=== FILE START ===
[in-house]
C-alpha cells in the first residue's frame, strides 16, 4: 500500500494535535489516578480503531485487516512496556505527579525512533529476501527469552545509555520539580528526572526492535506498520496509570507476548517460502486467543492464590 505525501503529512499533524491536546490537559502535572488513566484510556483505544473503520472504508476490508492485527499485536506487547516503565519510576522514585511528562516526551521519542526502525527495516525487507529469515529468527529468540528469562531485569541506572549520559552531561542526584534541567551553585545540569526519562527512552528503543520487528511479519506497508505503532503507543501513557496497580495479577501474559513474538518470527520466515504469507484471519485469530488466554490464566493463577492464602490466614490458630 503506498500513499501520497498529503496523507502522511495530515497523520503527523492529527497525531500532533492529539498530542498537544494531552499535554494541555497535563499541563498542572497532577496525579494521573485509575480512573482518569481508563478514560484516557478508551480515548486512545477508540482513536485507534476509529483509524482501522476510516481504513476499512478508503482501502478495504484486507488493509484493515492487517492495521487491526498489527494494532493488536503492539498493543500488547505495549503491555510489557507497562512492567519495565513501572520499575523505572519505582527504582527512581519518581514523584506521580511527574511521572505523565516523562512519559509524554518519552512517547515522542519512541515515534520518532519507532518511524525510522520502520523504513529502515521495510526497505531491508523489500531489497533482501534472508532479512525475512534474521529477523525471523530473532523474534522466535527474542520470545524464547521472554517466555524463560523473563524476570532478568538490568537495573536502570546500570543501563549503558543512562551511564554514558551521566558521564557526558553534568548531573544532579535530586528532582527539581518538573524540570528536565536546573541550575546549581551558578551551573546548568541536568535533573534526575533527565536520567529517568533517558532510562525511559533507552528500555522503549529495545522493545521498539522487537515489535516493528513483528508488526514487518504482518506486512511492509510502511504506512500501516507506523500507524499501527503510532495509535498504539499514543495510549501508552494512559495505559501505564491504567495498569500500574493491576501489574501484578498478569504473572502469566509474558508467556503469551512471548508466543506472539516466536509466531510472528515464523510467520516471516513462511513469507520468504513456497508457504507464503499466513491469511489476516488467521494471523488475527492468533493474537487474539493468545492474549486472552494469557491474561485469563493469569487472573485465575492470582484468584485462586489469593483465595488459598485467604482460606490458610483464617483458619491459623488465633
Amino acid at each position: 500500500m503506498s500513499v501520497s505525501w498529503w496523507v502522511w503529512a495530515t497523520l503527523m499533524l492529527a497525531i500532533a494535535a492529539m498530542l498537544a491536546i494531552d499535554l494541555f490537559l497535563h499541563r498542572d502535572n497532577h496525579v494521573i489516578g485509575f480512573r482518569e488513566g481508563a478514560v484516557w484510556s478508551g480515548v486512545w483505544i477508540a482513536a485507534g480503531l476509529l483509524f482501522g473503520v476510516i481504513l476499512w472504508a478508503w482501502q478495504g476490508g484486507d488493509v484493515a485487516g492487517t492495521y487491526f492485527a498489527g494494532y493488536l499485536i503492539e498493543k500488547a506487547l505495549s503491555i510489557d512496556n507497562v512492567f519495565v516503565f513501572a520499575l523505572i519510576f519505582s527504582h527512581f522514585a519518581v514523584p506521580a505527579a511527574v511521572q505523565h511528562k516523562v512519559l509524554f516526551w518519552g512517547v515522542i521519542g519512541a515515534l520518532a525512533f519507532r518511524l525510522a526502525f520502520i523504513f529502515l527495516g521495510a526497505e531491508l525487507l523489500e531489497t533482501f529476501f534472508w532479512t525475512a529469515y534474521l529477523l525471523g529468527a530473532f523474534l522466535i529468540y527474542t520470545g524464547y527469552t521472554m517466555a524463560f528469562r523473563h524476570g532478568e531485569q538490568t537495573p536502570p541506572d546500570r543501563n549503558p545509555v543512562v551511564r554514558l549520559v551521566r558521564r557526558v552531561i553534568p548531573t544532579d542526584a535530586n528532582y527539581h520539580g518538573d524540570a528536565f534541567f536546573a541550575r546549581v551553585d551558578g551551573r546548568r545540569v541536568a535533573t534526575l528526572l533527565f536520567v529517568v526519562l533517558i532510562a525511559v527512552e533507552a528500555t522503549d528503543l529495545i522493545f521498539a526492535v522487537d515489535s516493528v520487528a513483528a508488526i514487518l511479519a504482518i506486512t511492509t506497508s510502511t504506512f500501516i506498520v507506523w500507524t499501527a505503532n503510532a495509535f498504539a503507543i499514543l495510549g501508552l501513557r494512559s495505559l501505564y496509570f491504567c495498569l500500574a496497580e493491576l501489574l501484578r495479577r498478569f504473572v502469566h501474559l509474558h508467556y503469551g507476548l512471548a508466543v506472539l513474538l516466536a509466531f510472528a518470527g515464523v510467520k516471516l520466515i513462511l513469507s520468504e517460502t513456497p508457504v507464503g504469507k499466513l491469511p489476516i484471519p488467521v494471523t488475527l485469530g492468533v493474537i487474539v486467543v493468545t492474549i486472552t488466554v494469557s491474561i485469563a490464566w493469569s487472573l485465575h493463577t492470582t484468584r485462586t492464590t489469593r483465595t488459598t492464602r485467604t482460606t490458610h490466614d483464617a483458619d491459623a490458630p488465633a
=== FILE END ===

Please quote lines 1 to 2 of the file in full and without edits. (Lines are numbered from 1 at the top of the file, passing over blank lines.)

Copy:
[in-house]
C-alpha cells in the first residue's frame, strides 16, 4: 500500500494535535489516578480503531485487516512496556505527579525512533529476501527469552545509555520539580528526572526492535506498520496509570507476548517460502486467543492464590 505525501503529512499533524491536546490537559502535572488513566484510556483505544473503520472504508476490508492485527499485536506487547516503565519510576522514585511528562516526551521519542526502525527495516525487507529469515529468527529468540528469562531485569541506572549520559552531561542526584534541567551553585545540569526519562527512552528503543520487528511479519506497508505503532503507543501513557496497580495479577501474559513474538518470527520466515504469507484471519485469530488466554490464566493463577492464602490466614490458630 503506498500513499501520497498529503496523507502522511495530515497523520503527523492529527497525531500532533492529539498530542498537544494531552499535554494541555497535563499541563498542572497532577496525579494521573485509575480512573482518569481508563478514560484516557478508551480515548486512545477508540482513536485507534476509529483509524482501522476510516481504513476499512478508503482501502478495504484486507488493509484493515492487517492495521487491526498489527494494532493488536503492539498493543500488547505495549503491555510489557507497562512492567519495565513501572520499575523505572519505582527504582527512581519518581514523584506521580511527574511521572505523565516523562512519559509524554518519552512517547515522542519512541515515534520518532519507532518511524525510522520502520523504513529502515521495510526497505531491508523489500531489497533482501534472508532479512525475512534474521529477523525471523530473532523474534522466535527474542520470545524464547521472554517466555524463560523473563524476570532478568538490568537495573536502570546500570543501563549503558543512562551511564554514558551521566558521564557526558553534568548531573544532579535530586528532582527539581518538573524540570528536565536546573541550575546549581551558578551551573546548568541536568535533573534526575533527565536520567529517568533517558532510562525511559533507552528500555522503549529495545522493545521498539522487537515489535516493528513483528508488526514487518504482518506486512511492509510502511504506512500501516507506523500507524499501527503510532495509535498504539499514543495510549501508552494512559495505559501505564491504567495498569500500574493491576501489574501484578498478569504473572502469566509474558508467556503469551512471548508466543506472539516466536509466531510472528515464523510467520516471516513462511513469507520468504513456497508457504507464503499466513491469511489476516488467521494471523488475527492468533493474537487474539493468545492474549486472552494469557491474561485469563493469569487472573485465575492470582484468584485462586489469593483465595488459598485467604482460606490458610483464617483458619491459623488465633